City commissioners concerned by proposal to charge entry fees at recreation centers
photo by: John Young
City leaders expressed concern about charging entry fees for the city’s recreation facilities, and officials said they would have to weigh such changes against other options to balance the budget as part of the upcoming 2020 budget process.
At the Lawrence City Commission’s meeting Tuesday, Lawrence Parks and Recreation Department Director Derek Rogers told the commission the slower-than-anticipated sales tax growth was requiring the department to spend its reserves and that it was not on track to have a balanced budget without changes. Specifically, Rogers said that the department spent about $86,000 of its reserves in 2018 and $324,000 of its reserves this year.
“We just can’t continue,” Rogers said.
The department is proposing entry fees at the Prairie Park Nature Center and the city’s four recreation centers: the Community Building, East Lawrence Center, Holcom Recreation Center and Sports Pavilion Lawrence. Fees would vary depending on age, ranging from $5 for children for an annual entry card to $48 annually for some adults, according to a city staff memo to the commission. Daily passes and discount passes for low-income residents would also be available.
Recreation facility card rates
|18 and under||19 to 24||25 to 61||62 and older *|
|Annual pass||$5||$24 ($30)||$48 ($60)||$24 ($30)|
|6 month pass||–||$12 ($15)||$24 ($30)||$12 ($15)|
|3 month pass||–||$10 ($12)||$12 ($15)||$10 ($12)|
|Monthly pass||–||$8 ($10)||$10 ($12)||$8 ($10)|
|20 day punch||–||$30 ($36)||$40 ($48)||$30 ($36)|
|Daily pass||–||$2 ($3)||$3 ($4)||$2 ($3)|
|* rate also applies to citizens with disabilities|
Regarding the recreation centers, Parks and Recreation Assistant Director Mark Hecker told the commission that in addition to the cost of constructing the buildings, there is the ongoing cost of operating and staffing the buildings. For Sports Pavilion Lawrence — the city’s most recent and controversial recreation center — Hecker said that although it was never expected that the department would recoup 100 percent of the operating costs, the department was getting back less than it originally expected.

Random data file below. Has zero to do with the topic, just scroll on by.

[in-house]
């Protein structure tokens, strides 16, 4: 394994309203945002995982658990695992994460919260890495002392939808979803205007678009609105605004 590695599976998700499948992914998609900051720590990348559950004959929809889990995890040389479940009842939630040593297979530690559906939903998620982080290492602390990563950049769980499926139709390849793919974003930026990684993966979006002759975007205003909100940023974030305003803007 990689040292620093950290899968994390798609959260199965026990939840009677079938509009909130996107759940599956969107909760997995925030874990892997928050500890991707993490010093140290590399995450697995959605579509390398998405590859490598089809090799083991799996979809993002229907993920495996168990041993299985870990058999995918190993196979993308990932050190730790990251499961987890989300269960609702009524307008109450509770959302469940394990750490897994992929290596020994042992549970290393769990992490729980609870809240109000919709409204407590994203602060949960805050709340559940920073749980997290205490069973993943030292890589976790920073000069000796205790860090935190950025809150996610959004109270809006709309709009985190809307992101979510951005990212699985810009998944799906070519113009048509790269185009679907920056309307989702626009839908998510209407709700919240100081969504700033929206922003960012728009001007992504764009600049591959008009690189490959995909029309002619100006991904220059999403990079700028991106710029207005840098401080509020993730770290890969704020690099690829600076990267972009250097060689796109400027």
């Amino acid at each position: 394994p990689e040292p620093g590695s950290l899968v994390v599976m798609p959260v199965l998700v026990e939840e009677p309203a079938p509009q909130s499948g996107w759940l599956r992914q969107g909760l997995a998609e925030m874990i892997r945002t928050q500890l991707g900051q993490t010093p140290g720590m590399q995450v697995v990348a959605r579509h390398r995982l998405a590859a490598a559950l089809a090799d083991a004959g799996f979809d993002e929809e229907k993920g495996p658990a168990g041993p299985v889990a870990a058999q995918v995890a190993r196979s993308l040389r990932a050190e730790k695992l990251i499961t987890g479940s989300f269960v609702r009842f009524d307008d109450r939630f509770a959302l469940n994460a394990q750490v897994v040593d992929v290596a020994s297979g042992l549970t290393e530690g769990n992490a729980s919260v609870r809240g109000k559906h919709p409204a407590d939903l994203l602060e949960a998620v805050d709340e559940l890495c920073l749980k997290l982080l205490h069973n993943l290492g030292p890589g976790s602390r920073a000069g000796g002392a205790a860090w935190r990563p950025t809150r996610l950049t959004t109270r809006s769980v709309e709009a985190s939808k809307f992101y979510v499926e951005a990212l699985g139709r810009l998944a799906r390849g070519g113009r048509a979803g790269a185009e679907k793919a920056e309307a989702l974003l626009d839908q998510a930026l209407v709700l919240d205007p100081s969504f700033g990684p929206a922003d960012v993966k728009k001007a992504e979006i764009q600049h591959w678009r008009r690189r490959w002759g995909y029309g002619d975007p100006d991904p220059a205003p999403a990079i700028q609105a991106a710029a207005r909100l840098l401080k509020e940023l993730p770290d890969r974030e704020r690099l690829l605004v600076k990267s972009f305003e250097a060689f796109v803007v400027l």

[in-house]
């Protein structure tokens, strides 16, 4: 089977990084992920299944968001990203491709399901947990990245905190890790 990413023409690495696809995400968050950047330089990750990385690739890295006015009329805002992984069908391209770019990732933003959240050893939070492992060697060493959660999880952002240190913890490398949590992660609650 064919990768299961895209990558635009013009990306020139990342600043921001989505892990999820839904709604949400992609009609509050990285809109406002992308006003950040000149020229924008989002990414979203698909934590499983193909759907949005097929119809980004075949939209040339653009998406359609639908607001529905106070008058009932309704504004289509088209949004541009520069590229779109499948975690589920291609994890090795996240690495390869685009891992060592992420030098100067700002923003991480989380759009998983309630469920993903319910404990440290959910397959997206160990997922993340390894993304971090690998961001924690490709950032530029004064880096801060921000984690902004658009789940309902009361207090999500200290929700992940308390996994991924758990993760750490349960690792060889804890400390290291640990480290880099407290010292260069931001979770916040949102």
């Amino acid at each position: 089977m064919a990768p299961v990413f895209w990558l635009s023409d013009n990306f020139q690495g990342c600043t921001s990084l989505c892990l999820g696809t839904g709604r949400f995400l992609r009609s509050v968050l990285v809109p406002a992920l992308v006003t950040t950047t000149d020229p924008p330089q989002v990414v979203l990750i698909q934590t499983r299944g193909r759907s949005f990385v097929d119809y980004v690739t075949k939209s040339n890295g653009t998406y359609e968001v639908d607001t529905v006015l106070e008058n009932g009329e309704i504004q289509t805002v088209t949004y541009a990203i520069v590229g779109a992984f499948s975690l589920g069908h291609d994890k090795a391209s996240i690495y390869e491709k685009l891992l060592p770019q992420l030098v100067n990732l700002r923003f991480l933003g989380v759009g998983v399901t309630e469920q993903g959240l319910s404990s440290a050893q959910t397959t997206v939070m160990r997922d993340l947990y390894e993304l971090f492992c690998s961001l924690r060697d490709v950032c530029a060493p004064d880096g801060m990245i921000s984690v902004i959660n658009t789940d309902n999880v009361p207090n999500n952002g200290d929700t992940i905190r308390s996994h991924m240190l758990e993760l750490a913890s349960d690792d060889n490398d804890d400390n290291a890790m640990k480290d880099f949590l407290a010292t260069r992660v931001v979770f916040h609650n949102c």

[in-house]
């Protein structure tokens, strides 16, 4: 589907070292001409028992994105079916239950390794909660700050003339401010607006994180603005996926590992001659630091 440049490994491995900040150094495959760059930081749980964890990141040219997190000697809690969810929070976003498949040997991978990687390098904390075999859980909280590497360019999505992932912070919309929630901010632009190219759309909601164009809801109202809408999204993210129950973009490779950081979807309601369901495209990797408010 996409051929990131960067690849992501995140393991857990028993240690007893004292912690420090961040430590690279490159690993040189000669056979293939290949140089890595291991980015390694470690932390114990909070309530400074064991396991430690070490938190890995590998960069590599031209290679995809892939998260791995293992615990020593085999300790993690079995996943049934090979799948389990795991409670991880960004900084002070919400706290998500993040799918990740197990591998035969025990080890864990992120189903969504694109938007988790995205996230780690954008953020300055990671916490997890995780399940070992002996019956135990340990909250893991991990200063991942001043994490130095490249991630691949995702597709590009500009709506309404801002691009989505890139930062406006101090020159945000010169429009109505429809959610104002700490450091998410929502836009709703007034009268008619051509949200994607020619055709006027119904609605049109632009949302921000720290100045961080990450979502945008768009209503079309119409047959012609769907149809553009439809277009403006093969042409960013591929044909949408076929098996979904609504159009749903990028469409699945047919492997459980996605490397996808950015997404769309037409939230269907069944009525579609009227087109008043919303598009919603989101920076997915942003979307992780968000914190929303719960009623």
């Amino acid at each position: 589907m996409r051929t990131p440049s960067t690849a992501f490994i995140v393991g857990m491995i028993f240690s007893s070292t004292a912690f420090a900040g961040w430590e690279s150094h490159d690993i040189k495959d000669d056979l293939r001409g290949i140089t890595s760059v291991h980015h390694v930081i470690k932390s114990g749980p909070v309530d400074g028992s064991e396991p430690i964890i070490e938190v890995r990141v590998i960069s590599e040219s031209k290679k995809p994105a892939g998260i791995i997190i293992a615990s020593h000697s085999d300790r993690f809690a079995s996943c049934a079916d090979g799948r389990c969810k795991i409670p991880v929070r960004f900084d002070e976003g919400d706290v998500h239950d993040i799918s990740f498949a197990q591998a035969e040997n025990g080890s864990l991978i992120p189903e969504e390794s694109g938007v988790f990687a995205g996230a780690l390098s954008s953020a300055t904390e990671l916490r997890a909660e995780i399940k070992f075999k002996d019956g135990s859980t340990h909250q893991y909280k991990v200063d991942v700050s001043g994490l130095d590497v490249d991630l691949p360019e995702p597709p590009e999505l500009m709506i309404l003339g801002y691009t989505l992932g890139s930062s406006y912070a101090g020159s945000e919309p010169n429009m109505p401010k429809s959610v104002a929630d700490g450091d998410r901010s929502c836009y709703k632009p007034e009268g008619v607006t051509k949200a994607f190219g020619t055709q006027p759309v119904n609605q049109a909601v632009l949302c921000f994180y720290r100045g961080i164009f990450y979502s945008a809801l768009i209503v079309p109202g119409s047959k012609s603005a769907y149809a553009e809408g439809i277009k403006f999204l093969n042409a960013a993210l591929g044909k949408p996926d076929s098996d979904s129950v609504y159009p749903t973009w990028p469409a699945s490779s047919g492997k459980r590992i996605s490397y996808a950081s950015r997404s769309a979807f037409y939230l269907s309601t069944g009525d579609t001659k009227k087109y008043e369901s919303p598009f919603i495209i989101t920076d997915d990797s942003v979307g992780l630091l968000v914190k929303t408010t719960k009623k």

Specifically, Hecker said that when the pavilion was originally proposed, the best-case scenario was that the city could recoup about $700,000, or about 70%, of the pavilion’s $1 million operating costs through fees, tournaments and sponsorships. However, he said that the department had decided not to use sponsorships and that currently the city is recouping about 60% of the operating costs and therefore contemplating an entry fee for all recreation facilities.
Commissioner Matthew Herbert asked why sponsorships were not pursued, and City Manager Tom Markus said that he thought that was somewhat of a political decision due to concerns about having private companies sponsor a city facility. Herbert said that the idea behind the pavilion was that it would be free to the public, and that he thought the city needs to look to other options, including sponsorships, before charging a user fee.
“I don’t think that there were assumptions, I think that there were statements made that this facility was going to be free,” said Herbert, noting the options were to raise the mill levy, charge entry fees or pursue partnerships. “Given those three scenarios, I’ll tell you right now I’m completely open to sponsorships. And I think that’s a conversation we have to have.”
Mayor Lisa Larsen and Commissioner Stuart Boley also said they think the Parks and Recreation board should provide feedback on the proposal to charge entry fees. Larsen was particularly concerned about how entry fees would affect low-income families and whether the department had any data on the topic.
In addition to the proposal to charge entry fees, Markus said that city staff intends to bring multiple options to the commission to address the Parks and Recreation budget as part of the 2020 budget process this summer, including sponsorships and cuts.
“It’s going to be on your table to decide, and you’ll see the choices that you have, and all of them have consequences,” Markus said.